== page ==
History of IWC
HISTORY OF INNER WHEEL CLUB
Mrs. Oliver Golding (nee Margarette Golding) in 1923 took the first step to form an organization called the Inner Wheel, which today is considered as one of the largest organizations of women in the world. The objects of the Club are to promote friendship, to encourage ideals of personal service and to foster international understanding. Of Welsh origin, a trained nurse, Margarette Golding served as such during the First World War. It may well be that her years of service in the nursing profession triggered off a deep desire to help all ailing and the deprived in the community.
Inner Wheel was officially founded in January 1924 by Margarette Golding, who had met with 26 other women with similar enthusiasm in the service of the deprived. The first meeting was held on 10 January 1924. This date is now known as ‘International Inner Wheel Day’.
Within less than a year the membership had doubled and many successful projects had been undertaken. With the news of the achievements of the Club having spread, by 1927 five more clubs had been formed in Great Britain and Ireland.
Formation of Districts and Association of Inner Wheel Clubs:
A feeling gradually arose that there ought to be some sort of unification for existing clubs. The first Inner Wheel District 5 was formed with Mrs. Margarette Golding as the speaker. Gradually other groups formed themselves into Inner Wheel Clubs and on 6th May 1934 the Association of Inner Wheel Clubs in Great Britain and Ireland was formed.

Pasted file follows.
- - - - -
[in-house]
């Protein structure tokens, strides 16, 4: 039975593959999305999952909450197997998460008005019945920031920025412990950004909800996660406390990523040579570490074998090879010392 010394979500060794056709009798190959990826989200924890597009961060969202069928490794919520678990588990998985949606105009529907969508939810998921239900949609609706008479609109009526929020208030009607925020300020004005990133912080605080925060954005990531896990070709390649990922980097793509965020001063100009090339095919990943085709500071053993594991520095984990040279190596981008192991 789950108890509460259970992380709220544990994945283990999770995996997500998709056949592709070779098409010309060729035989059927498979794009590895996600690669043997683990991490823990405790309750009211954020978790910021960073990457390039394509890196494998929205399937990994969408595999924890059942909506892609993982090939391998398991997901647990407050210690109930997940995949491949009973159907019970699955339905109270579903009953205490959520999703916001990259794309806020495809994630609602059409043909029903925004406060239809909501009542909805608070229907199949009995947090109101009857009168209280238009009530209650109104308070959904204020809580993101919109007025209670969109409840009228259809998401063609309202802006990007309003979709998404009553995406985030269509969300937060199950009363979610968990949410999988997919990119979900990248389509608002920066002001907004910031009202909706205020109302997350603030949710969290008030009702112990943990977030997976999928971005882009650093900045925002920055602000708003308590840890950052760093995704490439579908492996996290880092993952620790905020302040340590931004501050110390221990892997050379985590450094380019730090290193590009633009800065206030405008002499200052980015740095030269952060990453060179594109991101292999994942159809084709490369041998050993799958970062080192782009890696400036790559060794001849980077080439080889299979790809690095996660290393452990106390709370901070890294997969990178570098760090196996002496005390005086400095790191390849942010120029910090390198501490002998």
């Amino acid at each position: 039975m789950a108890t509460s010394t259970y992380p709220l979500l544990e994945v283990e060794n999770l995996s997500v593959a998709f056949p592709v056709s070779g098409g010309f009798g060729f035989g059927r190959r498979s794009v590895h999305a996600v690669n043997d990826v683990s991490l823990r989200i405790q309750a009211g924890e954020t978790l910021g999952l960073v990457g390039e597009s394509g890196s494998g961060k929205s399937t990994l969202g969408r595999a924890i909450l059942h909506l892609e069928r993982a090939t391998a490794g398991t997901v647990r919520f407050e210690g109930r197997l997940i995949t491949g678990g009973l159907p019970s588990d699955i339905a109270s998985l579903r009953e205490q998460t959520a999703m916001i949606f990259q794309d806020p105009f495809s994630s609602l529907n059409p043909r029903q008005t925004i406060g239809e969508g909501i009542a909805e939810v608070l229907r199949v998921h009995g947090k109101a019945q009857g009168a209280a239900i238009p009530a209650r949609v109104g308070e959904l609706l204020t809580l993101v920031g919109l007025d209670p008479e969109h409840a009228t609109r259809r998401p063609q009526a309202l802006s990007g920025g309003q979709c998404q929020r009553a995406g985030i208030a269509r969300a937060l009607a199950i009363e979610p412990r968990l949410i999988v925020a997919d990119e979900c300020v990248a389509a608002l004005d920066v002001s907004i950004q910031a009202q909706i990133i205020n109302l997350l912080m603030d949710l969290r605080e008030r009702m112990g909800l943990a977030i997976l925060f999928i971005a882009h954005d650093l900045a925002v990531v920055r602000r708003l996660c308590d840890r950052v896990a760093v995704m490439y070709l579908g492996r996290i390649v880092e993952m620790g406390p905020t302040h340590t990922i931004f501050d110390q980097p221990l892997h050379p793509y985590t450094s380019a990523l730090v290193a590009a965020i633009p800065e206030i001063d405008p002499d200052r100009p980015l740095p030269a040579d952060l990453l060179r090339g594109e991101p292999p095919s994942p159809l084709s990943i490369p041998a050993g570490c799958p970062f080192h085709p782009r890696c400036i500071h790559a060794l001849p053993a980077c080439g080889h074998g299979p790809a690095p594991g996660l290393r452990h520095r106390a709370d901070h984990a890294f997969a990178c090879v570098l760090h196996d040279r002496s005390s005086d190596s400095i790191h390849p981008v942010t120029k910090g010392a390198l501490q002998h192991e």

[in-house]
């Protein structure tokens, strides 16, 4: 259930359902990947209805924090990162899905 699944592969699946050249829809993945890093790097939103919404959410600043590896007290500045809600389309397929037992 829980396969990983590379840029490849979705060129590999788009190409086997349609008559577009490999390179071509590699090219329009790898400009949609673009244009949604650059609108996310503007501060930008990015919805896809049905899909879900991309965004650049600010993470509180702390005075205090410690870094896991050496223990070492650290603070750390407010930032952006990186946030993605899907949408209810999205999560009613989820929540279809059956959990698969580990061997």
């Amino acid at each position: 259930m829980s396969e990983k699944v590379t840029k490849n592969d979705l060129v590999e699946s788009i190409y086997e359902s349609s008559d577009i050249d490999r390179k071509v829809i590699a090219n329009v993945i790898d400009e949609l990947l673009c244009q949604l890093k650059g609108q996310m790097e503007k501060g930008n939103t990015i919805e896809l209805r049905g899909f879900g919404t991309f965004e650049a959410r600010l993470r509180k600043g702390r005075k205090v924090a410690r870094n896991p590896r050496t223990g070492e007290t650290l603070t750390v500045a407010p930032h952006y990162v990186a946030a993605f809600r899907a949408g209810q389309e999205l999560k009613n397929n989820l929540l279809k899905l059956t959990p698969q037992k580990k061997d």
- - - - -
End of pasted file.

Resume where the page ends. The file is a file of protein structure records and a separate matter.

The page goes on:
Manchester Inner Wheel Club is rightly called the ‘Mother of them all’. Inner Wheel started spreading across the globe gradually.
Since 1936, newly formed clubs started getting the Charter – Certificate of Membership.
Some Clubs were formed in other parts of the world, having heard about the Inner Wheel Association in Great Britain and Ireland - such as Ballarat in 1931, North Sydney in 1933 and Bendigo in 1933 in Australia and in Bergen, Norway in 1935.
In the following years, more Inner Wheel Clubs were formed, for example, the Napier Club (1936) in New Zealand, Port Elizabeth (1938) in South Africa, Winnipeg (1943) in Canada and Apeldoorn, Holland (1946). From there on Inner Wheel continued to expand globally, with the formation of at least 15 Clubs in remote places.
Formation of International Inner Wheel:
The Association began to change from a national (Great Britain and Ireland) organization to a worldwide organization, as it was felt that a closer connection was necessary. Thus in 1947 the words ‘in Great Britain and Ireland’ were removed from the title, and Inner Wheel became known as the ‘Overseas' Clubs.